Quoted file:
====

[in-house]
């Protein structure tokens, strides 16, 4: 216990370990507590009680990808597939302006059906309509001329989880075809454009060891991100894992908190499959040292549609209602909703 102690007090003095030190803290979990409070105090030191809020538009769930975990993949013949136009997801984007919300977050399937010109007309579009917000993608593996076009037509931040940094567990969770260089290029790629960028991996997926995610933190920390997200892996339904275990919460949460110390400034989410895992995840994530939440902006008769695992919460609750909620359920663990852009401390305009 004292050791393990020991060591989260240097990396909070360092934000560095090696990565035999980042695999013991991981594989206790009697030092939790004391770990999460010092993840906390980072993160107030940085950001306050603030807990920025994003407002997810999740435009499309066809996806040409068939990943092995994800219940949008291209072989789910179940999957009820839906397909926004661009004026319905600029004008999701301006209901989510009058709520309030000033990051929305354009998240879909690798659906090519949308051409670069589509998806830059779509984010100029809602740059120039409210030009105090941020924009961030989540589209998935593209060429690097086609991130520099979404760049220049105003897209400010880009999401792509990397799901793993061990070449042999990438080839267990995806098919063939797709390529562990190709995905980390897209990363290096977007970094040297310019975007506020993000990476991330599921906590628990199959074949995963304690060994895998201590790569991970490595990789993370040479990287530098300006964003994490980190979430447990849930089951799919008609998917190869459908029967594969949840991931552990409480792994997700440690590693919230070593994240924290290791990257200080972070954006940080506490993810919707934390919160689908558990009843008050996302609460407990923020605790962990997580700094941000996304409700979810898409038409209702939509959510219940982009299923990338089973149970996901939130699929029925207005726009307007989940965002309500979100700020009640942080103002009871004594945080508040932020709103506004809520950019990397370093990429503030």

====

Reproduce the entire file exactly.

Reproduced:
[in-house]
């Protein structure tokens, strides 16, 4: 216990370990507590009680990808597939302006059906309509001329989880075809454009060891991100894992908190499959040292549609209602909703 102690007090003095030190803290979990409070105090030191809020538009769930975990993949013949136009997801984007919300977050399937010109007309579009917000993608593996076009037509931040940094567990969770260089290029790629960028991996997926995610933190920390997200892996339904275990919460949460110390400034989410895992995840994530939440902006008769695992919460609750909620359920663990852009401390305009 004292050791393990020991060591989260240097990396909070360092934000560095090696990565035999980042695999013991991981594989206790009697030092939790004391770990999460010092993840906390980072993160107030940085950001306050603030807990920025994003407002997810999740435009499309066809996806040409068939990943092995994800219940949008291209072989789910179940999957009820839906397909926004661009004026319905600029004008999701301006209901989510009058709520309030000033990051929305354009998240879909690798659906090519949308051409670069589509998806830059779509984010100029809602740059120039409210030009105090941020924009961030989540589209998935593209060429690097086609991130520099979404760049220049105003897209400010880009999401792509990397799901793993061990070449042999990438080839267990995806098919063939797709390529562990190709995905980390897209990363290096977007970094040297310019975007506020993000990476991330599921906590628990199959074949995963304690060994895998201590790569991970490595990789993370040479990287530098300006964003994490980190979430447990849930089951799919008609998917190869459908029967594969949840991931552990409480792994997700440690590693919230070593994240924290290791990257200080972070954006940080506490993810919707934390919160689908558990009843008050996302609460407990923020605790962990997580700094941000996304409700979810898409038409209702939509959510219940982009299923990338089973149970996901939130699929029925207005726009307007989940965002309500979100700020009640942080103002009871004594945080508040932020709103506004809520950019990397370093990429503030």